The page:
Pillbugs Scientific Name: Armadillidium vulgare
All About Pillbugs
Pillbugs belong to the woodlouse family. They are one of the few sub-species which has the ability to roll into a ball when threatened. This defensive stance is a means of protection. Because of this characteristic, Pillbugs belong to the Armadillidiidae genus; which is a family of woodlouse which share this specific ability.
Pillbugs are a land crustacean and have a protective, hard shell. This shell is similar in structure to that of a shrimp. The exoskeleton sheds periodically during the lifetime of a Pillbug. These tiny insects rarely grow longer than an inch and range from reddish-brown to silver-blue hues. They may also take the common names potato bugs, roly polies, or rollie pollies.
Like many other creepy crawlies, Pillbugs can often be found lurking in damp areas. They share many characteristics with crustaceans, including similar habitats. They are found all across the world and inhabit many American, Canadian and European yards and landscapes. These creatures are most prevalent in New Zealand.
Pillbug infestations commonly occur in greenhouses, where ideal environmental conditions are amplified. They live under rocks, in leaves and mulch, but depend upon conditions in which heat and humidity are prevalent. They may also be found close to water. These water-based conditions help prevent loss of water from their bodies, which they are unable to regulate by themselves.
When they feel threatened, they roll into tiny little balls that offer complete protection. Other woodlice do not do this. However, a genetic cross-species known as a pill millipede shares this trait and are loosely related to Pillbugs. This defensive feature is known as conglobation and helps to maintain their core temperature.
Life Cycle of Pillbugs
Female Pillbugs have a marsupium, which is a small pouch in which they carry their young. The female hosts this pouch on her front side. She lays her eggs in this pouch and carries them with her at all times, sometimes for up to three months. The eggs hatch inside this pouch, which can give the illusion of the female birthing her offspring.
Pillbugs molt, shedding two halves of their exoskeleton at separate times. The front half is shed first, followed by the second half a few days later. If you find a Pillbug which has a two-tone color, it is a strong sign that the Pillbug is maturing. This process allows for the protection of the inner flesh, which is only partially exposed at any one time. This molting will continue into adulthood – and typically occurs every month, lasting up to two weeks at a time.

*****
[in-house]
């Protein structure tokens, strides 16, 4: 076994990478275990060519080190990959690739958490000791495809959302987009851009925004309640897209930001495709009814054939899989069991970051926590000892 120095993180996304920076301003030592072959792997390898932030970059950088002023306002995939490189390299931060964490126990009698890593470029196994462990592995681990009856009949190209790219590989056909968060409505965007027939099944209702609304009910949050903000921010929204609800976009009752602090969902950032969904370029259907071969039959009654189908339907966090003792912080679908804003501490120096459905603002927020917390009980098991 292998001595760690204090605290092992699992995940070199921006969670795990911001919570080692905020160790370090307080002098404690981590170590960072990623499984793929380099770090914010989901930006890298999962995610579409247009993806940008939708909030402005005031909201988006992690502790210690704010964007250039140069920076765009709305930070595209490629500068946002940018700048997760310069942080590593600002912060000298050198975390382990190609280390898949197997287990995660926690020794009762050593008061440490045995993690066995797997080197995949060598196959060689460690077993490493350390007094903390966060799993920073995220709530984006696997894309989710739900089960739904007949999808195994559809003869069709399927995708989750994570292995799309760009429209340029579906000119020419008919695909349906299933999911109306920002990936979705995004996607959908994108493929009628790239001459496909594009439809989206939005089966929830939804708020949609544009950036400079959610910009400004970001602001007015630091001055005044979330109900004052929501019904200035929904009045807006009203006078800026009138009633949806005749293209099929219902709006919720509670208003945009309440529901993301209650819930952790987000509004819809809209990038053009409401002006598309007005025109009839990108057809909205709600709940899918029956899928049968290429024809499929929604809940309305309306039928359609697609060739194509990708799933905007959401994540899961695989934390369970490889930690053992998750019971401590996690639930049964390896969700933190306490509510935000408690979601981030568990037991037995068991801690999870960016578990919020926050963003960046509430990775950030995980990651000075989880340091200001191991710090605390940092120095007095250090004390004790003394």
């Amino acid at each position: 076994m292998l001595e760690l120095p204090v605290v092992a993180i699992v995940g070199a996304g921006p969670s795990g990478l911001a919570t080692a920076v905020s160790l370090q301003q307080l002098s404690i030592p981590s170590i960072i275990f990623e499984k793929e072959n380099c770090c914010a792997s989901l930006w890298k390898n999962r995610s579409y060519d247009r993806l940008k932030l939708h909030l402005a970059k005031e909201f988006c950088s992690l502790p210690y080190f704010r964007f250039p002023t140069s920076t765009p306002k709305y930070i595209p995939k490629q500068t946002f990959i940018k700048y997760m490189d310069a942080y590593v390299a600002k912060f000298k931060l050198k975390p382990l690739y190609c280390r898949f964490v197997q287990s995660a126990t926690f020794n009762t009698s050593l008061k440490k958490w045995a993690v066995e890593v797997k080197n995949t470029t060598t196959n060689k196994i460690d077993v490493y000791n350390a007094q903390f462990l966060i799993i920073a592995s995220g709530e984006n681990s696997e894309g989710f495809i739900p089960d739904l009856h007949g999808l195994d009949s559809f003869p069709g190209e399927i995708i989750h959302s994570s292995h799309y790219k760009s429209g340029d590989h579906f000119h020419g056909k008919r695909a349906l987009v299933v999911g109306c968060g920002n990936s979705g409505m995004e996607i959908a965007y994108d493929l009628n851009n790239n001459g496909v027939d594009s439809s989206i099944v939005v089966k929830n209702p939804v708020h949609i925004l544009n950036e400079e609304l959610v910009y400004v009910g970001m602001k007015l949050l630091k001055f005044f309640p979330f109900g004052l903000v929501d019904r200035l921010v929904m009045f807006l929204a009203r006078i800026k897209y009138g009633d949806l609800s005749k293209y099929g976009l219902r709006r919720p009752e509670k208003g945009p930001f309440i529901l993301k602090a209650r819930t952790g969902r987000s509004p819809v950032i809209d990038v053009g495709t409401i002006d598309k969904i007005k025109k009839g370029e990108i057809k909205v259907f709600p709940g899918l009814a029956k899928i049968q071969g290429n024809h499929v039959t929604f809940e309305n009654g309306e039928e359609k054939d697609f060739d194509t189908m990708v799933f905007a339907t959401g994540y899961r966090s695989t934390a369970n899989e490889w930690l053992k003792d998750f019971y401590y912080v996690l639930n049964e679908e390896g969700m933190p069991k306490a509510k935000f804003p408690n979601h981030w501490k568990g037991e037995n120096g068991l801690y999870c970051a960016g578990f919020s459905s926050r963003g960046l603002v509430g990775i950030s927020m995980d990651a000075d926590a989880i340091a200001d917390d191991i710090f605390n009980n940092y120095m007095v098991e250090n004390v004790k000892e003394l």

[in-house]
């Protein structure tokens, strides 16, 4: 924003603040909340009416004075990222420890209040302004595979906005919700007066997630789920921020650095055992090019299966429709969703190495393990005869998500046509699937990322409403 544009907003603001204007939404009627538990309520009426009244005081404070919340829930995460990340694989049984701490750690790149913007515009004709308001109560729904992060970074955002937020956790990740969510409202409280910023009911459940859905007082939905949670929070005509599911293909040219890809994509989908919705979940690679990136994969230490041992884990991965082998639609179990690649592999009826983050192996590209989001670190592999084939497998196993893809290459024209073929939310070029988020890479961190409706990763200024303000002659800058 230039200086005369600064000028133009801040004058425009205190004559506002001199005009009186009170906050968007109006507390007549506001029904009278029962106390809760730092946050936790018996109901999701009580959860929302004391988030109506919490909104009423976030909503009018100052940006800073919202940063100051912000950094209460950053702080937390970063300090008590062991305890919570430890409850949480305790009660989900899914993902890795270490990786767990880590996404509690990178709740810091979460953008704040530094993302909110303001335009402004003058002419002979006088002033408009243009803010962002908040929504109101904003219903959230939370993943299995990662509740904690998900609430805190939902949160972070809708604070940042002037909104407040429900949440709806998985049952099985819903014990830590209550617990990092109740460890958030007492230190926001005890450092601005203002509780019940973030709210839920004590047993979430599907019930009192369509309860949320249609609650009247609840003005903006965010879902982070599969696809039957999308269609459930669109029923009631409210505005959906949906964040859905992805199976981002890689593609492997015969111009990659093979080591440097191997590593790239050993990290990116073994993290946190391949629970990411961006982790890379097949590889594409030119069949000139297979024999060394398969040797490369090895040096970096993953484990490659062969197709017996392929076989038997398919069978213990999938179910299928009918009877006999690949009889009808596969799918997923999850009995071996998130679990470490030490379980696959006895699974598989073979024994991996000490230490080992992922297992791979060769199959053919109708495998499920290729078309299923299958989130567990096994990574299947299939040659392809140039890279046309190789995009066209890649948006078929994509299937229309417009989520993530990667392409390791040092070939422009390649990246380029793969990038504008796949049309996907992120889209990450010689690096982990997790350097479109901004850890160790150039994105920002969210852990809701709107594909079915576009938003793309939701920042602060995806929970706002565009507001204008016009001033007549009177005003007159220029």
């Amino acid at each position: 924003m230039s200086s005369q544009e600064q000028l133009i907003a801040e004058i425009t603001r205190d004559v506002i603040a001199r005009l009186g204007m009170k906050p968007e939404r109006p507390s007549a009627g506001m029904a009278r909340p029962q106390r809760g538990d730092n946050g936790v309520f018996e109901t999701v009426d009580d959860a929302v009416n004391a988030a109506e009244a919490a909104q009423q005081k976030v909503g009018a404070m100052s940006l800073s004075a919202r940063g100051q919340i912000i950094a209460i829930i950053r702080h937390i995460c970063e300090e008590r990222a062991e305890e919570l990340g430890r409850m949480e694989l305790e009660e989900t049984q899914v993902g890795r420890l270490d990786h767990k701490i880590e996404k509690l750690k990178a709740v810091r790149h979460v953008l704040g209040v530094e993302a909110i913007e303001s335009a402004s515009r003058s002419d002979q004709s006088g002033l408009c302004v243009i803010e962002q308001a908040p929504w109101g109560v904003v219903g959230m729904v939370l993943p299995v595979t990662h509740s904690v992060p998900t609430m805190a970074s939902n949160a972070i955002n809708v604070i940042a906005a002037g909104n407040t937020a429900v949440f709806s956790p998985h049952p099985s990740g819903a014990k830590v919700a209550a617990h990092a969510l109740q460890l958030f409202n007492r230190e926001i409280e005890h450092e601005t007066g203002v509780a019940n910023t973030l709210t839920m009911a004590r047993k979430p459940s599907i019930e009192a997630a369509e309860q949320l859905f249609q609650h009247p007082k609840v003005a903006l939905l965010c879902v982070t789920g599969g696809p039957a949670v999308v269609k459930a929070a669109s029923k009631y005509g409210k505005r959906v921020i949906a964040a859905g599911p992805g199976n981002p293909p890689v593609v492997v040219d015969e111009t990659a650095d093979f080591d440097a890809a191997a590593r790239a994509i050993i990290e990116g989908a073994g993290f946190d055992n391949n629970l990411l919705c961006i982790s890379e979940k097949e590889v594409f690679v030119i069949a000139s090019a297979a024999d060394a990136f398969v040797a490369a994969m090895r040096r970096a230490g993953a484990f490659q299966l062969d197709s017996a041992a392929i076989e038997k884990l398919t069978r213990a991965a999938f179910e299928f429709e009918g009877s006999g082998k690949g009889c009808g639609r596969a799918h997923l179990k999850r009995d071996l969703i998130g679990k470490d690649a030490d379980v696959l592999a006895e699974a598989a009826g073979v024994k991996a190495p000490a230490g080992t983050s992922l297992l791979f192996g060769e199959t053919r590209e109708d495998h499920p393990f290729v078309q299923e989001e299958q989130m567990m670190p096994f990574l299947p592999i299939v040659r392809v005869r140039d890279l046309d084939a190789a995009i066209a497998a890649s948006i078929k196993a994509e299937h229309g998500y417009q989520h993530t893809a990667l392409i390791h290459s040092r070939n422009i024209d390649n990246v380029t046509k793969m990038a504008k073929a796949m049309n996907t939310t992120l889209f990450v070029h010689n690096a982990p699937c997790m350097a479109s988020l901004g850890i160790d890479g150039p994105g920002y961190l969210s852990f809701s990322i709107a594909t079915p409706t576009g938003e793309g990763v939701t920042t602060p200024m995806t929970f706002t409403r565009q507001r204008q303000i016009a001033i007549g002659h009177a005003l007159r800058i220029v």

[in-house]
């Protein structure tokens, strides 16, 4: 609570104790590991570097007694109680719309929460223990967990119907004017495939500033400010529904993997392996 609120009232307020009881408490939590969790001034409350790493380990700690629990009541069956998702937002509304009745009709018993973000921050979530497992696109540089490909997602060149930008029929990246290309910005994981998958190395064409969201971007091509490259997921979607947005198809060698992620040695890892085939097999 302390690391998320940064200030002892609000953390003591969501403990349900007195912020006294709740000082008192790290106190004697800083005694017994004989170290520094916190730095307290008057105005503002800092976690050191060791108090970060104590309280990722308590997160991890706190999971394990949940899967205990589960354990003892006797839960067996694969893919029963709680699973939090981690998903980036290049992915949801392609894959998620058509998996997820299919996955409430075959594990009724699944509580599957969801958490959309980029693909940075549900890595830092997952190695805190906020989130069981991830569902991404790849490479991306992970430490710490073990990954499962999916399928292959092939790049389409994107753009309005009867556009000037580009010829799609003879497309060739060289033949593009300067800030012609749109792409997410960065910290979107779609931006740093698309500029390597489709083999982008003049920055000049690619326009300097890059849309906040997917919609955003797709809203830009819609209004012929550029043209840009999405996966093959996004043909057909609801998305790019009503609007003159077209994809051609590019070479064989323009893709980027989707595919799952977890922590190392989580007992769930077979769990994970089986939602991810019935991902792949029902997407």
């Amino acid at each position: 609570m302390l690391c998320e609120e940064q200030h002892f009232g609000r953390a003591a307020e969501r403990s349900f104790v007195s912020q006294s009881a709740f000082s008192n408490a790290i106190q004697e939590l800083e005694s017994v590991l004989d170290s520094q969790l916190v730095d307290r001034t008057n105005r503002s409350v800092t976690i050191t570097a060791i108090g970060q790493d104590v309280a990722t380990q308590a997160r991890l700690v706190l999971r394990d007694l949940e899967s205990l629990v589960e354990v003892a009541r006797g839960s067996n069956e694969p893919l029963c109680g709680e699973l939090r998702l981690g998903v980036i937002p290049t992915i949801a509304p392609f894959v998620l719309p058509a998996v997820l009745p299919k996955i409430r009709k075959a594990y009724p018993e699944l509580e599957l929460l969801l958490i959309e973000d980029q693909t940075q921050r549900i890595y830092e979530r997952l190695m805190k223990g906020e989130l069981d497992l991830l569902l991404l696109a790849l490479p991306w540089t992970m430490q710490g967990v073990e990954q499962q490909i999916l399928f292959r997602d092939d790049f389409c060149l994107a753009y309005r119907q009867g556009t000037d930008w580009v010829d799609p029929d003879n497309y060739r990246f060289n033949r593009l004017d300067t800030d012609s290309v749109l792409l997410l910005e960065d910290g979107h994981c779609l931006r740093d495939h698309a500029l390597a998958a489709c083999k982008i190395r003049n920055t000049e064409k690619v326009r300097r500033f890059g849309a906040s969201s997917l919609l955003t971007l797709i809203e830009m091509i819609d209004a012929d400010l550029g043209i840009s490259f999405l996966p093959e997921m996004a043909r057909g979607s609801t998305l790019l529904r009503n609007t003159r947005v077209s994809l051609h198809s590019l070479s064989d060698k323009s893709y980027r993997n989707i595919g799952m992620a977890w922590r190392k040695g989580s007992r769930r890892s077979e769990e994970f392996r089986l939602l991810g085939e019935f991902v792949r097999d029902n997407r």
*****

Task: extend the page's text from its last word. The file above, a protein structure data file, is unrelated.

Male Pillbugs may also turn into females in adulthood. While this may seem unusual, it is not a rare occurrence. If a male is infected by Wolbachia bacteria, his gender will change. This is due to exposure of greater levels of the male hormone; the body adjusts with female hormones, resulting in an unbalance and ultimately, becoming a female. These newly-made females will be able to give birth to eggs, though these eggs will also be infected. This process can repeat through several generations, causing an increase in the female pillbug population.
Pillbugs and Humans
Humans may come in contact with Pillbugs in the garden, but they are completely harmless. Greenhouses are a prime location due to the wet, humid conditions. In this setting, they can often live for months behind plant pots and other equipment.
Woodlice may be considered beneficial to gardeners who have existing mold problems and should consider keeping them in these cases. However, Armadillidiidae, or woodlice which have the specific ability to roll, are considered a pest and should be removed. To test which genus exists in your garden, they can be gently tapped to see if they roll up into a ball. Both types of woodlice are harmless to humans, but a member of the Armadillidiidae family pose a threat to plant-life.
Pillbugs do not typically come inside the home. On occasion, they can sometimes present themselves as pests if they overpopulate, and may alert homeowners to areas of wet or rotting wood inside the house. If they are found within the home, the first step is to evaluate the environment. If there is wet or rotting wood, the structural damage needs to be repaired or the object removed. The next step is to sanitize the area. For more information please visit our pillbug control page.
Pillbugs Scientific Name: Armadillidium vulgare
Pillbugs belong to the animalia phylum or arthropoda sub-phylum. The are classified as Malacostraca and are filed under the suborder, Oniscidea. Unknown to many, they are successful predators and will feast on a variety of animals, including small mammals and lizards despite their tiny frame.
Pillbugs are the only woodlice in their phylum which can roll into a ball and is considered a key feature to their genus; the Armadillidiidae. They may be confused for pill millipedes as they both share the same rolling skills and can be found living in the same conditions. Pill millipedes are also an arthropod but share little else but size in common.
Pillbugs are negative phototaxis. This means they do not like light or bright conditions. Pillbugs are also positive orthokinesis, and their movement is dictated by their temperature. When it is warmer, Pillbugs have been observed to move faster and slower when colder. They have also been known to be positive thigmokinesis; which works in connection with orthokinesis. Thigmokinesis means if more of the body surface is in contact with the floor, they will also become lethargic.